I have a glass plate on my bench but I find the clay sticks more to the glass than to plastic folders, so I actually always use this kind of plastic folder as a surface. It's very non-stick and easy to work with. When I'm done I let the small pieces of clay dry and brush them into my water jar later on.

I now go down to the garden and pick a suitable leaf. I then cut off a piece of clay (you learn to estimate the amount you need, but usually I take a little too much and then end up doing smaller spontaneous projects with some of the leftover clay). Put some badger balm on the surface between the playing cards. I use an old toothbrush for this.

Note that I have a ring mandrel on two supporting blobs with a piece of paper around where I want to make my ring. This ring paper is sized and you can buy it at metal clay suppliers. I made the supports myself from two component silicon mold making stuff, also available at any metal clay supplier.

As you can see in the photo on the right I now have my leaf and I have started rolling out the clay.

When I have rolled out the clay to the height of the three cards, I put the leaf on top and roll to make a texture. 

I then cut out the leaf shape with a needle tool or scalpel and store the leftover clay under the lid of my badger balm (wet the inside of the lid with water using a brush). If you leave it out in the open it will dry out quickly.

So far so easy. Now it is time to put the clay on the mandrel and make a ring:

Glue the two ends together with PMC paste (also called slip). Make sure you press gently on the connecting parts, for a few seconds at least. If the connection is too weak the two ends will slowly come apart, and you risk coming back to a deformed ring.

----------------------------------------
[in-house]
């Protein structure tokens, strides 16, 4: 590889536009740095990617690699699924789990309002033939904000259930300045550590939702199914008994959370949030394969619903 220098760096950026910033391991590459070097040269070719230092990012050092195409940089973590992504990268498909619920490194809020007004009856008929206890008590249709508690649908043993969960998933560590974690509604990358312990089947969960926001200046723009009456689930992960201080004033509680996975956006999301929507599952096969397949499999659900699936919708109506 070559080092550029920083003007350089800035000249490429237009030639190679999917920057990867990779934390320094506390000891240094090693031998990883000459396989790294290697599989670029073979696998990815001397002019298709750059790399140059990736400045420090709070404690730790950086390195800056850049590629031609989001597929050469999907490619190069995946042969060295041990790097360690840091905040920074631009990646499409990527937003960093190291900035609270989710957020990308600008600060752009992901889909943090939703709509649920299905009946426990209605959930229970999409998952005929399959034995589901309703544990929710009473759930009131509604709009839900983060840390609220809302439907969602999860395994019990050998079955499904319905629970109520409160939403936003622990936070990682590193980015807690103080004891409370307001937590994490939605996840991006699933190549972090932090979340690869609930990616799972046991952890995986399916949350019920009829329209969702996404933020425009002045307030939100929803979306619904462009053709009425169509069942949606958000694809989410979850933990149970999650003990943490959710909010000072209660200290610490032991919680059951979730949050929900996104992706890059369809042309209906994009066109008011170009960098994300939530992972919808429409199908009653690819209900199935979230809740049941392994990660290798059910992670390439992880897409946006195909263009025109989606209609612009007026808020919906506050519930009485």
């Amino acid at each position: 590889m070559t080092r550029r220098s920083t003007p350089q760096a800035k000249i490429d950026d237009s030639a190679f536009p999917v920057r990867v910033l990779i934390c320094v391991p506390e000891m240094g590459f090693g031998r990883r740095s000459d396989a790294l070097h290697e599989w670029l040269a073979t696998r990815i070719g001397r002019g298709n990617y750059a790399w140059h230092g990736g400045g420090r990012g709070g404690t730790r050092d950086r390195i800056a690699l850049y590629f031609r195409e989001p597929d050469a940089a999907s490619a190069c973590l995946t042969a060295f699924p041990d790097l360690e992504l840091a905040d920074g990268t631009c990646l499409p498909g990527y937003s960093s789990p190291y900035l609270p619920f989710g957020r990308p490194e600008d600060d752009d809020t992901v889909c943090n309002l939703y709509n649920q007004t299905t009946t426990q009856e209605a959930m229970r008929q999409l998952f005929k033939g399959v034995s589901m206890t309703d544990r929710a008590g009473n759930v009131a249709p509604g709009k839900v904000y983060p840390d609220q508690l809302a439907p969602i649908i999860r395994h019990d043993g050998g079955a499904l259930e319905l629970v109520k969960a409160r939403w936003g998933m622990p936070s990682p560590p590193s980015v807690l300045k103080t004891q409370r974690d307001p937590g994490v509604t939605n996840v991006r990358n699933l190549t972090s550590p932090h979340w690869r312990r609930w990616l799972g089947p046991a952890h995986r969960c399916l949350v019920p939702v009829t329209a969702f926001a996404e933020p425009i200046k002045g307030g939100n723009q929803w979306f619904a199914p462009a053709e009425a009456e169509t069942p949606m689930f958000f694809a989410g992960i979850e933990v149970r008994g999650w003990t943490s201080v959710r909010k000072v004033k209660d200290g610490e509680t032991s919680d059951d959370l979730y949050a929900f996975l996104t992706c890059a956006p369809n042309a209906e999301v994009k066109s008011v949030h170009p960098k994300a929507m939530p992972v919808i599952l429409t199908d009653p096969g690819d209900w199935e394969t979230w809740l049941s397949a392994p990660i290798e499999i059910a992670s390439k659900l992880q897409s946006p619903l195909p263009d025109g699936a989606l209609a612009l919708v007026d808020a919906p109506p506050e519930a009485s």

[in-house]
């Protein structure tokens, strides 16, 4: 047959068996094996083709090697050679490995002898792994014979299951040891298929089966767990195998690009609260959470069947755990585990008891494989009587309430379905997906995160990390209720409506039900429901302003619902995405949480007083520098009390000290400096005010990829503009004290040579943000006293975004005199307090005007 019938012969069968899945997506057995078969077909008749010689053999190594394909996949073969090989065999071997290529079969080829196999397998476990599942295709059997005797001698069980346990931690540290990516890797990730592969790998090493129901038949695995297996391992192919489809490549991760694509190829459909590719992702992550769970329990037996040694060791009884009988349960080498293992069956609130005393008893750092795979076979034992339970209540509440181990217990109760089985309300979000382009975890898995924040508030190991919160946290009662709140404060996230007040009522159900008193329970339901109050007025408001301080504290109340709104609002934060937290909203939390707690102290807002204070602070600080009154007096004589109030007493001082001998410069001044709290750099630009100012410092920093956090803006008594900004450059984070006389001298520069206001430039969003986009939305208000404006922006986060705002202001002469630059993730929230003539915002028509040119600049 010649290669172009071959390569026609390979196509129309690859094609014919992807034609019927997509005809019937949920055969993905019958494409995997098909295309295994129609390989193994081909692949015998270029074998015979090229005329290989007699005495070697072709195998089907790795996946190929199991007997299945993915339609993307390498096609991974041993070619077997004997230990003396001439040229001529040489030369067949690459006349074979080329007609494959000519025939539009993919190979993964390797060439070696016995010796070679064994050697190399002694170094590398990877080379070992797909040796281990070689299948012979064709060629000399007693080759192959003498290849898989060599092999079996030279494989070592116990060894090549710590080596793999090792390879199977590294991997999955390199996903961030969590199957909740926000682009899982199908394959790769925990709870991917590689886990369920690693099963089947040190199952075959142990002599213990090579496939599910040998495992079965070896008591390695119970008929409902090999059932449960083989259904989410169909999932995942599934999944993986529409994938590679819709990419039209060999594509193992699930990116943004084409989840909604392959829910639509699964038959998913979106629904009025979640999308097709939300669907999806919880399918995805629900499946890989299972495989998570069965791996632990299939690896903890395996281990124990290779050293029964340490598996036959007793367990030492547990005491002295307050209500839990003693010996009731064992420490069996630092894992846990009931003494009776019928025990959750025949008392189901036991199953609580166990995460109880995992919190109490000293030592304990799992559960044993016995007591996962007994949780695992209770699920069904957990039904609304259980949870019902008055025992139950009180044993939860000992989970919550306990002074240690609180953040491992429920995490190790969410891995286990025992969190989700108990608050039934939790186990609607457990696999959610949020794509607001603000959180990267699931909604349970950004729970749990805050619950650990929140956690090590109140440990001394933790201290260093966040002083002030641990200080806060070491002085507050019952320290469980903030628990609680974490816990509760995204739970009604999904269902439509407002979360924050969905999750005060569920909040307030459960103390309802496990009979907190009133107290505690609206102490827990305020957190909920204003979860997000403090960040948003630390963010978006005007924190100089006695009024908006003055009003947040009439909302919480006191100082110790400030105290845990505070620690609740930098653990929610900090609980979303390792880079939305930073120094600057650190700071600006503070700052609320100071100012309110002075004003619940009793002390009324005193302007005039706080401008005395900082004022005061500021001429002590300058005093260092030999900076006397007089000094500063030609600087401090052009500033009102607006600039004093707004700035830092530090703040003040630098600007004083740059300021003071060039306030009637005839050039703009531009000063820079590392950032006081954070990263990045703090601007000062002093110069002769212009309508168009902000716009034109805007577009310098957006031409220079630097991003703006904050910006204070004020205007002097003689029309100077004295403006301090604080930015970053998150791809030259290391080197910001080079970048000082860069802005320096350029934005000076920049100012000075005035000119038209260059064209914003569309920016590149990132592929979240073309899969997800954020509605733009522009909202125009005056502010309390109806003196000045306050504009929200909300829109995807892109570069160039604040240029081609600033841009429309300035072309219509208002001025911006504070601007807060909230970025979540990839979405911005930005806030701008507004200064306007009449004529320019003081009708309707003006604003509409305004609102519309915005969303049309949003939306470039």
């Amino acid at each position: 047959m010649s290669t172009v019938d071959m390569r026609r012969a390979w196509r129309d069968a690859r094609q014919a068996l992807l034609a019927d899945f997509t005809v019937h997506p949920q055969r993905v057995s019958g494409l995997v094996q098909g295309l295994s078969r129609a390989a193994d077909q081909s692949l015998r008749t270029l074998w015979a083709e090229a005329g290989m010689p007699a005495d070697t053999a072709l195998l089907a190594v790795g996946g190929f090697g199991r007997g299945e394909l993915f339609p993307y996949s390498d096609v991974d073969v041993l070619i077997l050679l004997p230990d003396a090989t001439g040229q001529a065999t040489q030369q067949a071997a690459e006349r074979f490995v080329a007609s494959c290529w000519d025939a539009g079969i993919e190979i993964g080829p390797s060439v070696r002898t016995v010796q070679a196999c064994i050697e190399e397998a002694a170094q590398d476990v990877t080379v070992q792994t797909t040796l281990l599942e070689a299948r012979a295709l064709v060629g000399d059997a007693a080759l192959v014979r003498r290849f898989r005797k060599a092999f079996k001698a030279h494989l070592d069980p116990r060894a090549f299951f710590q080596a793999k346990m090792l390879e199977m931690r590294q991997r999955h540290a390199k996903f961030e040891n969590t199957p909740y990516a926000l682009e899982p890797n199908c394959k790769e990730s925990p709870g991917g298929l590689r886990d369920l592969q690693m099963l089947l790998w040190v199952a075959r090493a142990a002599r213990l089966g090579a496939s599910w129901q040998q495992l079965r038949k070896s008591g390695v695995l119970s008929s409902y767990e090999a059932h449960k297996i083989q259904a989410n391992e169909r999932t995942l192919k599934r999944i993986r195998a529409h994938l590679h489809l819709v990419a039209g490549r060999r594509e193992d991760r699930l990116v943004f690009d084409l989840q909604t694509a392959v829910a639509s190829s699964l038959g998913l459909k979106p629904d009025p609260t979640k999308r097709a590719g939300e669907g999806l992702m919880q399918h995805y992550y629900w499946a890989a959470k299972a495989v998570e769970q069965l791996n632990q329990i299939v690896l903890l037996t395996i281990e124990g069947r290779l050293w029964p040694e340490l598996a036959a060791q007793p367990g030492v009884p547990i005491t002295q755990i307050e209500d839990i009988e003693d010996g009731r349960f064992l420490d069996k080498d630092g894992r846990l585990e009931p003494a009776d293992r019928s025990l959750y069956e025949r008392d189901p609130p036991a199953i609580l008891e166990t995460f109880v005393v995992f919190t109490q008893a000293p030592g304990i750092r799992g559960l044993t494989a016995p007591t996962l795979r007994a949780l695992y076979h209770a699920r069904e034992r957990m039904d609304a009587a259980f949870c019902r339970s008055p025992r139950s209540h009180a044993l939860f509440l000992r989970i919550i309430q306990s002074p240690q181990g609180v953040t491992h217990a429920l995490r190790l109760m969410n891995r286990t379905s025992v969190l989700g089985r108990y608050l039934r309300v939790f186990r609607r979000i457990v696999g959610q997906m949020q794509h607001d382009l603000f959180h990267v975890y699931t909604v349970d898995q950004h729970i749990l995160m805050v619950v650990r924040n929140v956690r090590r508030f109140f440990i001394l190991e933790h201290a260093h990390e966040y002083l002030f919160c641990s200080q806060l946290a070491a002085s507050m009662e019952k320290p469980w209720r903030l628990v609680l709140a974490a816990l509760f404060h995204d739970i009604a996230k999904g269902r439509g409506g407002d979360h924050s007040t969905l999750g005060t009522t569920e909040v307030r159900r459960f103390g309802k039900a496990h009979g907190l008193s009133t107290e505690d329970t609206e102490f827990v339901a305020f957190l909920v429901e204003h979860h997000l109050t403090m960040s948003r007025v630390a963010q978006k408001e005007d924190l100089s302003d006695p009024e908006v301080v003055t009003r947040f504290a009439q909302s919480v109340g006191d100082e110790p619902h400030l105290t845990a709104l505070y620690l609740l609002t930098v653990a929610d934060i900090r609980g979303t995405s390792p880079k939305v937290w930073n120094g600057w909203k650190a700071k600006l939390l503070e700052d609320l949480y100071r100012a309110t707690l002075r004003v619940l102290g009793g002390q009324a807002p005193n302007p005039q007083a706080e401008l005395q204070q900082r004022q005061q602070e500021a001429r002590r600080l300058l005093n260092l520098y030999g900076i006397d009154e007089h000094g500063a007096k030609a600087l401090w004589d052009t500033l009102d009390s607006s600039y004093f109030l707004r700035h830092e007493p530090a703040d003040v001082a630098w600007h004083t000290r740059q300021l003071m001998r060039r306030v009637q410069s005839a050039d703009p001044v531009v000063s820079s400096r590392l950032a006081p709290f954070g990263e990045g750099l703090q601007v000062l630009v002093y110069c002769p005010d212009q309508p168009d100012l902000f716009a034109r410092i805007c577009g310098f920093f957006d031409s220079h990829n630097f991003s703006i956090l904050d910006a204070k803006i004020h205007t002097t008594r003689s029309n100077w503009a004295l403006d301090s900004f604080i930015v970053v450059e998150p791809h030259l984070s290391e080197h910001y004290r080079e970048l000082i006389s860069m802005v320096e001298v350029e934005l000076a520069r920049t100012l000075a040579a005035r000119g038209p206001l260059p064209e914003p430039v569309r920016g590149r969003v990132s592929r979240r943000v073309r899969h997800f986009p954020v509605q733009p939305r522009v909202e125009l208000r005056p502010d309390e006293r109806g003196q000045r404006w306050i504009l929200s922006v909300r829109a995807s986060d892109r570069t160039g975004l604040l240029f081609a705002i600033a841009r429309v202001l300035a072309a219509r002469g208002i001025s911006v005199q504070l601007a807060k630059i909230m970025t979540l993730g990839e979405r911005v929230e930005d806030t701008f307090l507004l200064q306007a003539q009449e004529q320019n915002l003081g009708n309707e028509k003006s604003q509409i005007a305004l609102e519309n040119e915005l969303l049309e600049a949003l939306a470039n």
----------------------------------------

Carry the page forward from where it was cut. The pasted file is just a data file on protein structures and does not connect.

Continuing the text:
Let it dry. I usually let it dry overnight to make sure it really is dry.

Then comes the sanding. I use flexible foam type sanding pads like in the first photo, my Dremel with diamond files or - as shown in the photo to the left, ceramic files in different shapes. I also use diamond needle files. When I want to get a really smooth finish in an area that just needs to be smooth I sometimes use a piece of toilet paper moistened in water and squeezed out.
 I collect my silver clay dust on a piece of paper with a fold in the middle, as shown in the photos. When I'm done sanding I pour the dust into my water jar and make my own slip with it later on. No waste!

When I'm done sanding it's time to fire. I have a Microtorch (creme brulee type kitchen torch) I use to fire metal clay. I feel it gives the right type of heat and there is no risk for overheating if you're careful. I fire my pieces for 2.5 minutes, unless it's a bigger piece, then I choose to fire it for 5 minutes. I have never had a piece that hasn't sintered completely using this clay though.

When you first direct your flame towards the piece it will start burning. This is the binder of the metal clay burning away. Keep going until the piece gets and orangey tone, as shown in the second photo. It can be hard to see in daylight so you may want to draw the curtains. Start your timer set on 2.5 minutes from the point that your piece has this orangey glow.
If you see a metallic shine, pull back your torch right away. You have now melted some of the surface. Your piece may still be okay so keep on firing and move the flame around. I usually keep my torch at a 45 degree angle and make slow circular movements across my piece.

When you're done firing you can quench your item in water or let it cool down on the firing block. Then I just throw it into my tumbler and let it go for an hour or two. 

And this is the result:

Depending on what I feel like I either patina my ring with Liver of Sulfur, or I leave it as it is. I love the frosty whiteness of the areas that the steel shot in my tumbler can't polish.

Thanks for looking!

Giveaway pendant finished!

I have been working like crazy to get the pendant done before I'm off on a trip to the Swedish mountains. It's not vital that it gets done before that, it's more that it feels good to have it finished and ship it to GiGi so she doesn't have to wait for weeks before she gets her prize.